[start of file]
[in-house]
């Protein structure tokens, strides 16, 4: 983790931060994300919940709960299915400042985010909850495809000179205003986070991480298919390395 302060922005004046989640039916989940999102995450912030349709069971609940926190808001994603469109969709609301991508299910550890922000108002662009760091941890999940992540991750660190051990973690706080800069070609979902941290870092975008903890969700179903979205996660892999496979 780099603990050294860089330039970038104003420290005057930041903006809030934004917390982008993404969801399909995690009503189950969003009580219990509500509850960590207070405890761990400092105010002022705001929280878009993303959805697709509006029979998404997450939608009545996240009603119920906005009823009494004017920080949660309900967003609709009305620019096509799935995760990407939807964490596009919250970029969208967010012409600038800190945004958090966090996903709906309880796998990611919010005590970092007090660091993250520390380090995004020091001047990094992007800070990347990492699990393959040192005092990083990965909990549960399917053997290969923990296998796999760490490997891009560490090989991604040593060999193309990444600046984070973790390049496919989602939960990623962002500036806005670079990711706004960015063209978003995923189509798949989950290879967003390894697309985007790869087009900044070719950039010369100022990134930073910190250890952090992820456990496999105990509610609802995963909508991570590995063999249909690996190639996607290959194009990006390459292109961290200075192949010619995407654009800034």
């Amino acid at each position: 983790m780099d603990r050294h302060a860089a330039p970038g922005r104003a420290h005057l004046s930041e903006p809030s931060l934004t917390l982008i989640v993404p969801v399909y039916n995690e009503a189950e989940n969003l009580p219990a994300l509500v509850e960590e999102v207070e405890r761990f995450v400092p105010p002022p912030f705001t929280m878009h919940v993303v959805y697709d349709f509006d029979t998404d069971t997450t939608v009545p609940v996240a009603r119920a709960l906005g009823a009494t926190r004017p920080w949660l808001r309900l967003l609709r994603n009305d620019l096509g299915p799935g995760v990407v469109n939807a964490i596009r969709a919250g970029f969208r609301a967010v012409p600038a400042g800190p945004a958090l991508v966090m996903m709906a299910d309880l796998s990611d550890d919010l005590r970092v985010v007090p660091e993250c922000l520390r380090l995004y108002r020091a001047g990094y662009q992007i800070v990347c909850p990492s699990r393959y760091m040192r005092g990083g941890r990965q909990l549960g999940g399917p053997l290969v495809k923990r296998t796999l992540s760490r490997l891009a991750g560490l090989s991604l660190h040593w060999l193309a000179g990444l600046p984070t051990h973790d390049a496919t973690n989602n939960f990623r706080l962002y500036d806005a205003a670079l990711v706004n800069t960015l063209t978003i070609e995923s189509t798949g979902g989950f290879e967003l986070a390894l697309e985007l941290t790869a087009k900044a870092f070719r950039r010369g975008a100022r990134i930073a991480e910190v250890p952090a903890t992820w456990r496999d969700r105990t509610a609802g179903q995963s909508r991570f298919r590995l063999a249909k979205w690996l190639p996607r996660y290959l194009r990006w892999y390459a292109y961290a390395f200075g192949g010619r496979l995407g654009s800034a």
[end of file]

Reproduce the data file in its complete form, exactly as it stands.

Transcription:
[in-house]
């Protein structure tokens, strides 16, 4: 983790931060994300919940709960299915400042985010909850495809000179205003986070991480298919390395 302060922005004046989640039916989940999102995450912030349709069971609940926190808001994603469109969709609301991508299910550890922000108002662009760091941890999940992540991750660190051990973690706080800069070609979902941290870092975008903890969700179903979205996660892999496979 780099603990050294860089330039970038104003420290005057930041903006809030934004917390982008993404969801399909995690009503189950969003009580219990509500509850960590207070405890761990400092105010002022705001929280878009993303959805697709509006029979998404997450939608009545996240009603119920906005009823009494004017920080949660309900967003609709009305620019096509799935995760990407939807964490596009919250970029969208967010012409600038800190945004958090966090996903709906309880796998990611919010005590970092007090660091993250520390380090995004020091001047990094992007800070990347990492699990393959040192005092990083990965909990549960399917053997290969923990296998796999760490490997891009560490090989991604040593060999193309990444600046984070973790390049496919989602939960990623962002500036806005670079990711706004960015063209978003995923189509798949989950290879967003390894697309985007790869087009900044070719950039010369100022990134930073910190250890952090992820456990496999105990509610609802995963909508991570590995063999249909690996190639996607290959194009990006390459292109961290200075192949010619995407654009800034």
């Amino acid at each position: 983790m780099d603990r050294h302060a860089a330039p970038g922005r104003a420290h005057l004046s930041e903006p809030s931060l934004t917390l982008i989640v993404p969801v399909y039916n995690e009503a189950e989940n969003l009580p219990a994300l509500v509850e960590e999102v207070e405890r761990f995450v400092p105010p002022p912030f705001t929280m878009h919940v993303v959805y697709d349709f509006d029979t998404d069971t997450t939608v009545p609940v996240a009603r119920a709960l906005g009823a009494t926190r004017p920080w949660l808001r309900l967003l609709r994603n009305d620019l096509g299915p799935g995760v990407v469109n939807a964490i596009r969709a919250g970029f969208r609301a967010v012409p600038a400042g800190p945004a958090l991508v966090m996903m709906a299910d309880l796998s990611d550890d919010l005590r970092v985010v007090p660091e993250c922000l520390r380090l995004y108002r020091a001047g990094y662009q992007i800070v990347c909850p990492s699990r393959y760091m040192r005092g990083g941890r990965q909990l549960g999940g399917p053997l290969v495809k923990r296998t796999l992540s760490r490997l891009a991750g560490l090989s991604l660190h040593w060999l193309a000179g990444l600046p984070t051990h973790d390049a496919t973690n989602n939960f990623r706080l962002y500036d806005a205003a670079l990711v706004n800069t960015l063209t978003i070609e995923s189509t798949g979902g989950f290879e967003l986070a390894l697309e985007l941290t790869a087009k900044a870092f070719r950039r010369g975008a100022r990134i930073a991480e910190v250890p952090a903890t992820w456990r496999d969700r105990t509610a609802g179903q995963s909508r991570f298919r590995l063999a249909k979205w690996l190639p996607r996660y290959l194009r990006w892999y390459a292109y961290a390395f200075g192949g010619r496979l995407g654009s800034a």